25 December 2011
A Phobal Dé,
Cuirim fáilte caoin romhaibh go leír.
Bishop Duffy, priests of the parish, parishioners and visitors you are all most welcome. I welcome warmly all of those who have returned home for Christmas; you are in a position to bring much joy to your parents, grandparents and other family members. I offer a special welcome also to those who attend Church infrequently. You are at least as much beloved by God as anyone else, and if you listen to his voice he will guide you through. We are all gathered to celebrate the Mass of Christmas, that magical feast which is centred, like the message of Christ, on giving unselfishly. To dispose ourselves to participate more worthily in this challenge let us silently acknowledge our mistakes and pause a moment to ask the Lord’s forgiveness.
We begin our Mass this evening by blessing the crib.
25 December 2011
Bishop Duffy, fellow priests and friends,
Christmas is a time which is steeped in memory both good and bad. It recalls people, places and events for each and every one of us in a very personal way. Seamus Heaney wrote in a poem in memory of his mother called “Clearances.” In it, he remembers the parish priest anointing his mother as she died. Around her bedside were members of her family, some answering the prayers and some crying. A scene from his childhood flashed into his mind.
It was Sunday morning and the rest of the family were at second Mass. His mother was peeling the potatoes at the kitchen sink and he was helping her, standing between her and the sink. As they peeled the potatoes the skins fell one by one, as he says, “like solder weeping off the soldering iron” and splashed into a bucket of clear water. There was between mother and child a togetherness, an understanding, a sympathy, a communion, a closeness that they were never to recapture.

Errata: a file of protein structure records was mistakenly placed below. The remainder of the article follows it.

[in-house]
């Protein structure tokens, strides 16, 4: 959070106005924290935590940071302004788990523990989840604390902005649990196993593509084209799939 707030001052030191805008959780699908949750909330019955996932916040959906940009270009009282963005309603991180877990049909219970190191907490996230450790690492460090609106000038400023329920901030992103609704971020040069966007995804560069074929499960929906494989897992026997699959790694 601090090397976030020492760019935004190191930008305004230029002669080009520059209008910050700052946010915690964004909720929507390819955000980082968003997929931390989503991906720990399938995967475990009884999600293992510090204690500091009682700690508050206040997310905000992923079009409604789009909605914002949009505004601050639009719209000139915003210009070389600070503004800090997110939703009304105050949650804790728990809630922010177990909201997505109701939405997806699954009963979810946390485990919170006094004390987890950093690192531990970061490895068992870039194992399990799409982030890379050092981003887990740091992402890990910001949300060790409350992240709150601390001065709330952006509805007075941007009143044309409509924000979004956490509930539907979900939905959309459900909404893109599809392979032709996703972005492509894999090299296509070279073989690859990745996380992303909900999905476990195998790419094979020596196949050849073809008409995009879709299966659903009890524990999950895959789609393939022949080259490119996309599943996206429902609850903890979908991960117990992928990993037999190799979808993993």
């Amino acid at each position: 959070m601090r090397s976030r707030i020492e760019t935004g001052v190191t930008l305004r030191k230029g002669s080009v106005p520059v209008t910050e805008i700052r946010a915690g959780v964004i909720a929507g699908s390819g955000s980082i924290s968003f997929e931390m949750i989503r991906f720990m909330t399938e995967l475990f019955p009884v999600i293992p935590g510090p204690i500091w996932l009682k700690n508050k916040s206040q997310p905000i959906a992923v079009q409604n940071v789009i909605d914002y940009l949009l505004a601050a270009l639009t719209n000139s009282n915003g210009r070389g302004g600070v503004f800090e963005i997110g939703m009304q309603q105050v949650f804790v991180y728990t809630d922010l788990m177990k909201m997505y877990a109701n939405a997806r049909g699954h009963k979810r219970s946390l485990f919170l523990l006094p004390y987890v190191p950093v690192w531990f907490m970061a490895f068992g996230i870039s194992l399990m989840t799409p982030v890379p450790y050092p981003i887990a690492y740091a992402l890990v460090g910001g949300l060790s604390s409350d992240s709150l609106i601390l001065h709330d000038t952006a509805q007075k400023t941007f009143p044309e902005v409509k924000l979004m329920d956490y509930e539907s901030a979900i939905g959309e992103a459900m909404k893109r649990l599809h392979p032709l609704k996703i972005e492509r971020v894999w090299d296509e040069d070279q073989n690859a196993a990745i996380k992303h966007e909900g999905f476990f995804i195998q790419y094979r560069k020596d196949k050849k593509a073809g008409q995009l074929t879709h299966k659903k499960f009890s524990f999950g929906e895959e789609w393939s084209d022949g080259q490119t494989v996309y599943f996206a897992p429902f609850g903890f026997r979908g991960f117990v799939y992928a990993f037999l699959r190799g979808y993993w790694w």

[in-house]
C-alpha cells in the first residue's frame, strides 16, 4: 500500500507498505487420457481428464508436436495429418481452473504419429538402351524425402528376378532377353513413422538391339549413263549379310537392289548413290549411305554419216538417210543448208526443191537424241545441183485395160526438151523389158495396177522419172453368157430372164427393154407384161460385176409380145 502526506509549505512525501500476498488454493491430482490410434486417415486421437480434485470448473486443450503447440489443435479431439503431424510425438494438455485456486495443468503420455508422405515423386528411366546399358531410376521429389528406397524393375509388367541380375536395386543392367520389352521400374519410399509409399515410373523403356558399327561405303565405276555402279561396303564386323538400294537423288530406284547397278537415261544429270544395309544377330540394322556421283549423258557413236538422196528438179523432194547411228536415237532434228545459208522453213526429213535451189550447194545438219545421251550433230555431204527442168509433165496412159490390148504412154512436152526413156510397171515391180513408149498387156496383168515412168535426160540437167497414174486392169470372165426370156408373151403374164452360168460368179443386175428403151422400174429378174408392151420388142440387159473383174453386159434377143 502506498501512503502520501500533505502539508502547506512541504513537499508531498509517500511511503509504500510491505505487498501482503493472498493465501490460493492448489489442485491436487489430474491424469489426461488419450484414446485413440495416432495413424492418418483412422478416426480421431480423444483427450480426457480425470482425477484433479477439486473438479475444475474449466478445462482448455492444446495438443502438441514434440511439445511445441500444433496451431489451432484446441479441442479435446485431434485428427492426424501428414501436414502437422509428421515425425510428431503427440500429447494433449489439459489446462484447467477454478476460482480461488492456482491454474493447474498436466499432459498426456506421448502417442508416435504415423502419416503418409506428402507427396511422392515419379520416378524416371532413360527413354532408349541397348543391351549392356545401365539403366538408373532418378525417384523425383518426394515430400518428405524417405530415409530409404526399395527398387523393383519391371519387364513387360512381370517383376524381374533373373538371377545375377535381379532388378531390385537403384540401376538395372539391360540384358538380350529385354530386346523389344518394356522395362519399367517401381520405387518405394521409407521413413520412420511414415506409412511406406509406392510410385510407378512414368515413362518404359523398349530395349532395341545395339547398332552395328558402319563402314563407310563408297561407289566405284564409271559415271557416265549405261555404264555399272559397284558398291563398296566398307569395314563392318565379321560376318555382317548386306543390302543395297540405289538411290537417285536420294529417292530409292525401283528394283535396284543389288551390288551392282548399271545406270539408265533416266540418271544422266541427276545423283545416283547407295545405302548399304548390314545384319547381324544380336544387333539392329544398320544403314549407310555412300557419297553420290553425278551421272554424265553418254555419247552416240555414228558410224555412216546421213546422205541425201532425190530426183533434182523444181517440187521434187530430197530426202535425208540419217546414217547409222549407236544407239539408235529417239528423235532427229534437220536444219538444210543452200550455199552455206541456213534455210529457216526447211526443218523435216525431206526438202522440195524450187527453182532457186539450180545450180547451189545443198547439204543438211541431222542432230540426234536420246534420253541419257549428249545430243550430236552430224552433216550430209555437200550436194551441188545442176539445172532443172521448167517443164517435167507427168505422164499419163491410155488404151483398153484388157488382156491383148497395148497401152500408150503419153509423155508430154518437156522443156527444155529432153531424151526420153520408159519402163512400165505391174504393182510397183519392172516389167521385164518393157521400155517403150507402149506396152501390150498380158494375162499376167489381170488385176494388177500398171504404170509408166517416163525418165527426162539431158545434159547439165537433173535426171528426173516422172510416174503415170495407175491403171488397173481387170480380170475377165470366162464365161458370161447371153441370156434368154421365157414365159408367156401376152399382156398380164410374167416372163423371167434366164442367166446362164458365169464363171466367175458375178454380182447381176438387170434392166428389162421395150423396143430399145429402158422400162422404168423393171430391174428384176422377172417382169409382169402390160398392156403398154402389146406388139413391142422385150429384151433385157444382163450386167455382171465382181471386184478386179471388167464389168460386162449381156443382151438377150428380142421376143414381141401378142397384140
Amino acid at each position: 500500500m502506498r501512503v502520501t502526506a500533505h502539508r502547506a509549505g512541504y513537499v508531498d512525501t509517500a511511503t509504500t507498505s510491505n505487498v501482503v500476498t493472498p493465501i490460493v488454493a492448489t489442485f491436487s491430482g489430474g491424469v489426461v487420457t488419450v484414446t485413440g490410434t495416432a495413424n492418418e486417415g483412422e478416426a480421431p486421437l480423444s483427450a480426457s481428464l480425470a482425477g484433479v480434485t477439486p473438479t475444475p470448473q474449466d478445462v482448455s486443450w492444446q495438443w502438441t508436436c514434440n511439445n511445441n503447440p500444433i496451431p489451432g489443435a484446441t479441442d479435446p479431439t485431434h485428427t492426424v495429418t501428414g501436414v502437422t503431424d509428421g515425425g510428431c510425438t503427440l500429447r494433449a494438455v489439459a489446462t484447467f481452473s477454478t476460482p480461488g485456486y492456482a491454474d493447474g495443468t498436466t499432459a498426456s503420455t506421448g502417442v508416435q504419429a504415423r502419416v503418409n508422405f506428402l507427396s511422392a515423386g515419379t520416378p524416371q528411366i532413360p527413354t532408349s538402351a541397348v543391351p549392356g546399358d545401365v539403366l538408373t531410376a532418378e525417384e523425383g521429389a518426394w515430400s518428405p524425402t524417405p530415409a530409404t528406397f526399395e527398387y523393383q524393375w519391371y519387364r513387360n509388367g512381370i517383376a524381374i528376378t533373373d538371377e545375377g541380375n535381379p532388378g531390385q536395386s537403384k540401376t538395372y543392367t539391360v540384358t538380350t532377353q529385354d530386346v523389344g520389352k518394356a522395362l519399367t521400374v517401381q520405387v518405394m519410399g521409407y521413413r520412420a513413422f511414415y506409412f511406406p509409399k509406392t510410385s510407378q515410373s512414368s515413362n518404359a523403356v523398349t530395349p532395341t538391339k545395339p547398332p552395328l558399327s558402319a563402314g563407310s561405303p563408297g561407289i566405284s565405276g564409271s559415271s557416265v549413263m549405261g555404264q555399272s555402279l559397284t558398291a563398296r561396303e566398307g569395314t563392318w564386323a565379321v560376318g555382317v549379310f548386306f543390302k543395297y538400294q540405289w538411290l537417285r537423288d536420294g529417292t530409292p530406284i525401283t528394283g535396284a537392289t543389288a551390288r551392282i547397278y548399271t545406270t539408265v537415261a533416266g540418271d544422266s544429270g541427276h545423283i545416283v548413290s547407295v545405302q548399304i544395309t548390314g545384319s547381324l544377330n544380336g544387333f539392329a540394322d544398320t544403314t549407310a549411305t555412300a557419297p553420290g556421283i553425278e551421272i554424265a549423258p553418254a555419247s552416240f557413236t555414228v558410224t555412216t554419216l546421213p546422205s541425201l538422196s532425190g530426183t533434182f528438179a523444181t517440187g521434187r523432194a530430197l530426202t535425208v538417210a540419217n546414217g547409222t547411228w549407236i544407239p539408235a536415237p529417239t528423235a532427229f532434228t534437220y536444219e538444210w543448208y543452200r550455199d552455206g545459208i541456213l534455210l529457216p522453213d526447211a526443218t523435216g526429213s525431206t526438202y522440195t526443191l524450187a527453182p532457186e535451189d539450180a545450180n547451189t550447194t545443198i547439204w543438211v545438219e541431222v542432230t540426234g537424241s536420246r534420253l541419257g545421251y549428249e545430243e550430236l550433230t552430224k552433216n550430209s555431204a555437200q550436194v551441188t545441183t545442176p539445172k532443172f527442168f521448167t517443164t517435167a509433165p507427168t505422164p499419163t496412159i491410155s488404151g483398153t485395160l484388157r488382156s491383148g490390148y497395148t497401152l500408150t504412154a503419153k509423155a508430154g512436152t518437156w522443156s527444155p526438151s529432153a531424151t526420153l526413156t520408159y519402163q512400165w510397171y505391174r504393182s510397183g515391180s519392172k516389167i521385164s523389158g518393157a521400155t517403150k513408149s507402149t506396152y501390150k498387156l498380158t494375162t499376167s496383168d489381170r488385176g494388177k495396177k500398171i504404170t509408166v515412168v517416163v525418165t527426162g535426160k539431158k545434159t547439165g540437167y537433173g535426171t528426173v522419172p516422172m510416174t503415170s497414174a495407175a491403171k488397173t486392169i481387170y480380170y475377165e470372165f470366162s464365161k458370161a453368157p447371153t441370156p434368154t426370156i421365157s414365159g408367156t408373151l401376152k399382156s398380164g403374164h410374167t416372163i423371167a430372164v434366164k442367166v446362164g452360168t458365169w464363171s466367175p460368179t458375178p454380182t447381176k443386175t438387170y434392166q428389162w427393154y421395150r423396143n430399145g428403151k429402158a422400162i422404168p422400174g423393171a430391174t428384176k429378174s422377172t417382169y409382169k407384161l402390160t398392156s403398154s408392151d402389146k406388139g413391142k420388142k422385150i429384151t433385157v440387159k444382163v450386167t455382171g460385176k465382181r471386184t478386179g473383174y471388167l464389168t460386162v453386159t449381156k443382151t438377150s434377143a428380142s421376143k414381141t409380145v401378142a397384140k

“I remember her head bent towards my head,
Her breath in mine, our fluent dipping knives
Never closer the whole rest of our lives.”
Christmas is about remembering not just the people and the places of its celebration but remembering too how it all started and what it’s all about.
When they grow and mature oaks are majestic trees but each starts its life journey as a humble acorn. It was in a very modest place that a young Jewish woman called Mary could find no room in an inn. She was pregnant with a baby, not her husband’s, and they were on the road to register as part of a census ordered by Caesar Augustus. We are told she gave birth in a stable wrapped the baby in swaddling clothes before laying him in a manger.
It was pretty modest, some would say even shabby, especially marking an event which was to rock the world for centuries. We call it now the Incarnation. We believe, as the Gospels tell us, that the Word was made flesh. God became man, was born in the flesh and lived among us. Into a world of war and division he was to bring a message of reconciliation and harmony; into lives diseased by selfishness and sin he was to bring forgiveness and healing. Fear and distrust he would offer to replace with faith, hope and love. God entered into human history in a new way in the person of a baby on a bed of straw. Human history could change and change utterly.